The recent violence in Charlottesville, Va., has thrust racist ideas into the national conversation in ways Americans haven’t experienced before. Of course, tensions around race relations in the U.S. have been steadily building over the past few years, with high-profile protests around police shootings and a resurgence in hate groups. Intolerance in the streets has mirrored a spike in divisive rhetoric online, where trolls “drown out the voices of women, ethnic and religious minorities, gays—anyone who might feel vulnerable,” observes Joel Stein in Time. But most disturbingly, these same sentiments can now be heard in the highest corridors of power.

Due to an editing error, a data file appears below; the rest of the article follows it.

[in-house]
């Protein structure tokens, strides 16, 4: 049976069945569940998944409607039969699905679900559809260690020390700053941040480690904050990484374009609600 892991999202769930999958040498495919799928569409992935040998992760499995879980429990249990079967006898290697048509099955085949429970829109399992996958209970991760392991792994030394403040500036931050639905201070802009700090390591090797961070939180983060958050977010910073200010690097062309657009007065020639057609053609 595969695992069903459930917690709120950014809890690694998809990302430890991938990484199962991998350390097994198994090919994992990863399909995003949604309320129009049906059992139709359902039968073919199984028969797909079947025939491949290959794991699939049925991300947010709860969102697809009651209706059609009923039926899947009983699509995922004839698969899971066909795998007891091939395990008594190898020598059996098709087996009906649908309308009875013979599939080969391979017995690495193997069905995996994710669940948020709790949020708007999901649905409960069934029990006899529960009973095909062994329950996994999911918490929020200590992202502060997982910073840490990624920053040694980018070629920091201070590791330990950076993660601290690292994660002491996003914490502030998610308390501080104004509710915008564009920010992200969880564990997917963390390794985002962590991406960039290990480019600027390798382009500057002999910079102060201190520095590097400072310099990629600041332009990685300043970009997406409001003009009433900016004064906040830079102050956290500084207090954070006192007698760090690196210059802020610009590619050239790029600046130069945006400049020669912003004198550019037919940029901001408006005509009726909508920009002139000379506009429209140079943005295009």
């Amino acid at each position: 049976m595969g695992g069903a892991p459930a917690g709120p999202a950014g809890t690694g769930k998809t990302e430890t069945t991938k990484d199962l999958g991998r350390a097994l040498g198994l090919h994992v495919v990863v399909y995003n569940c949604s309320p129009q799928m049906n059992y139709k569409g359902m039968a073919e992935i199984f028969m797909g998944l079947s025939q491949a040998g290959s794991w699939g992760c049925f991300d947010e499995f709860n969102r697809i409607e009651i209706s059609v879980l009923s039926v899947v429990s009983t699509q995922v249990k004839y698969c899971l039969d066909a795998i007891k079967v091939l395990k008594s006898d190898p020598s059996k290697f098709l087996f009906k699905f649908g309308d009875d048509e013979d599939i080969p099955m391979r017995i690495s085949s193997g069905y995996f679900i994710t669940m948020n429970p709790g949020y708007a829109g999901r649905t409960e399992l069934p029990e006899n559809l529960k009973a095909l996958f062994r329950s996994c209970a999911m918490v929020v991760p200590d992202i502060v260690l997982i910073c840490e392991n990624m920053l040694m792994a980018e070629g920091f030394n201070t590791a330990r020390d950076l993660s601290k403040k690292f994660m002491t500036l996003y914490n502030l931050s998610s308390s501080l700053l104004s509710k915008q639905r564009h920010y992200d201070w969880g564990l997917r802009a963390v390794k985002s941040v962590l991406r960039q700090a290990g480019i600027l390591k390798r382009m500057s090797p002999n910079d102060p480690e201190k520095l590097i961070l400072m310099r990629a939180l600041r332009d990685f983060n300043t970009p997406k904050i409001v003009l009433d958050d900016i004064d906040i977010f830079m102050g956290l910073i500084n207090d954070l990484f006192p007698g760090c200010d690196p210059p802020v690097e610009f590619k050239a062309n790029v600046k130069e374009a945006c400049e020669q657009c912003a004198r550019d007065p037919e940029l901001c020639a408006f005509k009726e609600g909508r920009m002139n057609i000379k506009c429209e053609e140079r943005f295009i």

By Kelly Born | Program Officer, Madison Initiative, William and Flora Hewlett Foundation
Democracy and the Internet may not be as compatible as many had hoped.
The “fake news” allegations of 2016 re-focused attention on longer-standing concerns about echo chambers, filter bubbles, declining journalistic revenue models and a range of issues in the online information space.
Since 2014, Media Impact Funders has been showcasing the work of producers dedicated to creating documentaries in the public interest through our annual Media Impact Festival. This year, we are celebrating the power of interactive technologies to deepen the relationship between news and documentary projects and their audiences. Our 2016 selections — celebrated at our annual […]